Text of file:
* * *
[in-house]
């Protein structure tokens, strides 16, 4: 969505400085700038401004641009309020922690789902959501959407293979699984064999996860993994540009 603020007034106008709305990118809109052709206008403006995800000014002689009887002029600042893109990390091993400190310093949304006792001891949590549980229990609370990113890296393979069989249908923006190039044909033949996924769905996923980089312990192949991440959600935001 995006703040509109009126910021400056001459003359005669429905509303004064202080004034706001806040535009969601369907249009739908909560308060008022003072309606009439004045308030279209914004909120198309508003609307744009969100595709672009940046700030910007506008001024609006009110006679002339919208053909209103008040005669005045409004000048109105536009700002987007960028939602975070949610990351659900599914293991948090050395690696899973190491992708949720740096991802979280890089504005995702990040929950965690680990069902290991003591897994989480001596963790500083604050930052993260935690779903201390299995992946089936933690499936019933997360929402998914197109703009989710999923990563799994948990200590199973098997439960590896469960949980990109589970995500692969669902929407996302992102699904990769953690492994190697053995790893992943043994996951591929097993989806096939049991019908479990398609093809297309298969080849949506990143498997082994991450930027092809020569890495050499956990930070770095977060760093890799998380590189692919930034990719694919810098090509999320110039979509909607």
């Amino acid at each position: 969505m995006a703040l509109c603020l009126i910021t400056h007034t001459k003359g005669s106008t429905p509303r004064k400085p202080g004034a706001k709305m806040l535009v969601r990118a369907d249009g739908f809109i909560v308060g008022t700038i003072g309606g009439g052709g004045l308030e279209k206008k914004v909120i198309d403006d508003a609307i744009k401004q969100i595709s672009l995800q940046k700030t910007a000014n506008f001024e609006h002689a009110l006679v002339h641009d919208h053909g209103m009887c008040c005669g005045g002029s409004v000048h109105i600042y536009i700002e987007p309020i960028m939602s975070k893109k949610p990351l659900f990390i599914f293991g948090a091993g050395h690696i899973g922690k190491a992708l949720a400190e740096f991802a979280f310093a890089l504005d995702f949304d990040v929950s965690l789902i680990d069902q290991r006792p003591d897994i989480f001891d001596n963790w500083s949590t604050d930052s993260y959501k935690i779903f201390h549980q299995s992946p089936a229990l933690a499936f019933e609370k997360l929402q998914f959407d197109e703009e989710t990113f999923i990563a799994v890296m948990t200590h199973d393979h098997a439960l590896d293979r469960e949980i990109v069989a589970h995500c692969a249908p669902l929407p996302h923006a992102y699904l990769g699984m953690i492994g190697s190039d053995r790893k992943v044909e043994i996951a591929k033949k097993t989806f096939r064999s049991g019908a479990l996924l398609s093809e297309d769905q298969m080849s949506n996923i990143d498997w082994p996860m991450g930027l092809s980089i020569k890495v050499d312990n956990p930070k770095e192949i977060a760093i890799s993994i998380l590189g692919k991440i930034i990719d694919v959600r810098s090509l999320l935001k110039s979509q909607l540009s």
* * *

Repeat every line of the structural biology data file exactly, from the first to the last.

[in-house]
């Protein structure tokens, strides 16, 4: 969505400085700038401004641009309020922690789902959501959407293979699984064999996860993994540009 603020007034106008709305990118809109052709206008403006995800000014002689009887002029600042893109990390091993400190310093949304006792001891949590549980229990609370990113890296393979069989249908923006190039044909033949996924769905996923980089312990192949991440959600935001 995006703040509109009126910021400056001459003359005669429905509303004064202080004034706001806040535009969601369907249009739908909560308060008022003072309606009439004045308030279209914004909120198309508003609307744009969100595709672009940046700030910007506008001024609006009110006679002339919208053909209103008040005669005045409004000048109105536009700002987007960028939602975070949610990351659900599914293991948090050395690696899973190491992708949720740096991802979280890089504005995702990040929950965690680990069902290991003591897994989480001596963790500083604050930052993260935690779903201390299995992946089936933690499936019933997360929402998914197109703009989710999923990563799994948990200590199973098997439960590896469960949980990109589970995500692969669902929407996302992102699904990769953690492994190697053995790893992943043994996951591929097993989806096939049991019908479990398609093809297309298969080849949506990143498997082994991450930027092809020569890495050499956990930070770095977060760093890799998380590189692919930034990719694919810098090509999320110039979509909607």
């Amino acid at each position: 969505m995006a703040l509109c603020l009126i910021t400056h007034t001459k003359g005669s106008t429905p509303r004064k400085p202080g004034a706001k709305m806040l535009v969601r990118a369907d249009g739908f809109i909560v308060g008022t700038i003072g309606g009439g052709g004045l308030e279209k206008k914004v909120i198309d403006d508003a609307i744009k401004q969100i595709s672009l995800q940046k700030t910007a000014n506008f001024e609006h002689a009110l006679v002339h641009d919208h053909g209103m009887c008040c005669g005045g002029s409004v000048h109105i600042y536009i700002e987007p309020i960028m939602s975070k893109k949610p990351l659900f990390i599914f293991g948090a091993g050395h690696i899973g922690k190491a992708l949720a400190e740096f991802a979280f310093a890089l504005d995702f949304d990040v929950s965690l789902i680990d069902q290991r006792p003591d897994i989480f001891d001596n963790w500083s949590t604050d930052s993260y959501k935690i779903f201390h549980q299995s992946p089936a229990l933690a499936f019933e609370k997360l929402q998914f959407d197109e703009e989710t990113f999923i990563a799994v890296m948990t200590h199973d393979h098997a439960l590896d293979r469960e949980i990109v069989a589970h995500c692969a249908p669902l929407p996302h923006a992102y699904l990769g699984m953690i492994g190697s190039d053995r790893k992943v044909e043994i996951a591929k033949k097993t989806f096939r064999s049991g019908a479990l996924l398609s093809e297309d769905q298969m080849s949506n996923i990143d498997w082994p996860m991450g930027l092809s980089i020569k890495v050499d312990n956990p930070k770095e192949i977060a760093i890799s993994i998380l590189g692919k991440i930034i990719d694919v959600r810098s090509l999320l935001k110039s979509q909607l540009s």